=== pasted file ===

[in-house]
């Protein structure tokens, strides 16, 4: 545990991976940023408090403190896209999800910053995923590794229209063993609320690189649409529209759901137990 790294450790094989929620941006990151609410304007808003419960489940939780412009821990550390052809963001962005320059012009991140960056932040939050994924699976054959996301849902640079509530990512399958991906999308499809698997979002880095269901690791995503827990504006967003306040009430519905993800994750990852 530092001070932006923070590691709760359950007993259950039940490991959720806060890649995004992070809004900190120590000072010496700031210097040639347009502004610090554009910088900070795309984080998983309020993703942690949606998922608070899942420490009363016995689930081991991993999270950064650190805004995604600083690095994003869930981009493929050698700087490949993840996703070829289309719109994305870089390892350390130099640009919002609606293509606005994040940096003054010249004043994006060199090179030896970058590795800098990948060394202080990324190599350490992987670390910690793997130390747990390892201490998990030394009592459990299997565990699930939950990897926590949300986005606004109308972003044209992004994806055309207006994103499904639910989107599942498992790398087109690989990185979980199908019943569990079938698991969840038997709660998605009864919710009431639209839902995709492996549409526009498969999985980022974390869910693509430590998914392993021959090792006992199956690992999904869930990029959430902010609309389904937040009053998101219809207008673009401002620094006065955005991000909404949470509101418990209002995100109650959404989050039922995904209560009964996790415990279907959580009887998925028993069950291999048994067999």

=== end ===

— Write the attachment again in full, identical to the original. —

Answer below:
[in-house]
């Protein structure tokens, strides 16, 4: 545990991976940023408090403190896209999800910053995923590794229209063993609320690189649409529209759901137990 790294450790094989929620941006990151609410304007808003419960489940939780412009821990550390052809963001962005320059012009991140960056932040939050994924699976054959996301849902640079509530990512399958991906999308499809698997979002880095269901690791995503827990504006967003306040009430519905993800994750990852 530092001070932006923070590691709760359950007993259950039940490991959720806060890649995004992070809004900190120590000072010496700031210097040639347009502004610090554009910088900070795309984080998983309020993703942690949606998922608070899942420490009363016995689930081991991993999270950064650190805004995604600083690095994003869930981009493929050698700087490949993840996703070829289309719109994305870089390892350390130099640009919002609606293509606005994040940096003054010249004043994006060199090179030896970058590795800098990948060394202080990324190599350490992987670390910690793997130390747990390892201490998990030394009592459990299997565990699930939950990897926590949300986005606004109308972003044209992004994806055309207006994103499904639910989107599942498992790398087109690989990185979980199908019943569990079938698991969840038997709660998605009864919710009431639209839902995709492996549409526009498969999985980022974390869910693509430590998914392993021959090792006992199956690992999904869930990029959430902010609309389904937040009053998101219809207008673009401002620094006065955005991000909404949470509101418990209002995100109650959404989050039922995904209560009964996790415990279907959580009887998925028993069950291999048994067999």